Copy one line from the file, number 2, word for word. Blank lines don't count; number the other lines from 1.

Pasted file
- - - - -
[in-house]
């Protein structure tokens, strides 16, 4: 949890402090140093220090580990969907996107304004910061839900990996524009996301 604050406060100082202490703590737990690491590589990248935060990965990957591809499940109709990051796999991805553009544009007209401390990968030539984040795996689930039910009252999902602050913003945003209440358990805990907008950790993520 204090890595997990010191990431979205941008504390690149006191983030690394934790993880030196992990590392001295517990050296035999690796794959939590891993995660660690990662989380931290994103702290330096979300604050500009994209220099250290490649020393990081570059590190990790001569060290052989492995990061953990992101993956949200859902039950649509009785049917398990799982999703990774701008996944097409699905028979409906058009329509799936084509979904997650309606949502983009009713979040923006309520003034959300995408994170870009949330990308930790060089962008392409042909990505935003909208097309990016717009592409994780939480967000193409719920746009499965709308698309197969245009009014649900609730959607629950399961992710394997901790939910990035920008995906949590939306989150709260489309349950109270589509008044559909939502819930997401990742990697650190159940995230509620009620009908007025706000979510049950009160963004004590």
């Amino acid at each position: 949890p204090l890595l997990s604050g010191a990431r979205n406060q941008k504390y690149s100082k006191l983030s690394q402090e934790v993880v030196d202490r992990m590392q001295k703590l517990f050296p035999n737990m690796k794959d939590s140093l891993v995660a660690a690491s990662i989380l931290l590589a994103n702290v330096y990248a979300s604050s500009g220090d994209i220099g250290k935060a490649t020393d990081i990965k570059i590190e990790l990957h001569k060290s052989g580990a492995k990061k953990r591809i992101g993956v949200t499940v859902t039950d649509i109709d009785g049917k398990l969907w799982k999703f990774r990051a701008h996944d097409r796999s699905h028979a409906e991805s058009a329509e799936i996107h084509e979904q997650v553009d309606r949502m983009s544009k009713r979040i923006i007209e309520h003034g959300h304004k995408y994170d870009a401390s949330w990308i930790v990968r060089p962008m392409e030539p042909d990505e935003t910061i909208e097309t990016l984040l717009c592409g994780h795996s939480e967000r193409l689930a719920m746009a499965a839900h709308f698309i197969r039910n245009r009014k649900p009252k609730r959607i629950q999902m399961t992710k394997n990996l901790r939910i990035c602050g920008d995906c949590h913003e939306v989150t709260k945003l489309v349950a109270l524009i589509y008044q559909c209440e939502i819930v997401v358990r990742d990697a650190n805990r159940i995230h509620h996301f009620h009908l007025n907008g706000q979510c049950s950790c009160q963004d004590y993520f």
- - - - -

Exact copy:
């Protein structure tokens, strides 16, 4: 949890402090140093220090580990969907996107304004910061839900990996524009996301 604050406060100082202490703590737990690491590589990248935060990965990957591809499940109709990051796999991805553009544009007209401390990968030539984040795996689930039910009252999902602050913003945003209440358990805990907008950790993520 204090890595997990010191990431979205941008504390690149006191983030690394934790993880030196992990590392001295517990050296035999690796794959939590891993995660660690990662989380931290994103702290330096979300604050500009994209220099250290490649020393990081570059590190990790001569060290052989492995990061953990992101993956949200859902039950649509009785049917398990799982999703990774701008996944097409699905028979409906058009329509799936084509979904997650309606949502983009009713979040923006309520003034959300995408994170870009949330990308930790060089962008392409042909990505935003909208097309990016717009592409994780939480967000193409719920746009499965709308698309197969245009009014649900609730959607629950399961992710394997901790939910990035920008995906949590939306989150709260489309349950109270589509008044559909939502819930997401990742990697650190159940995230509620009620009908007025706000979510049950009160963004004590």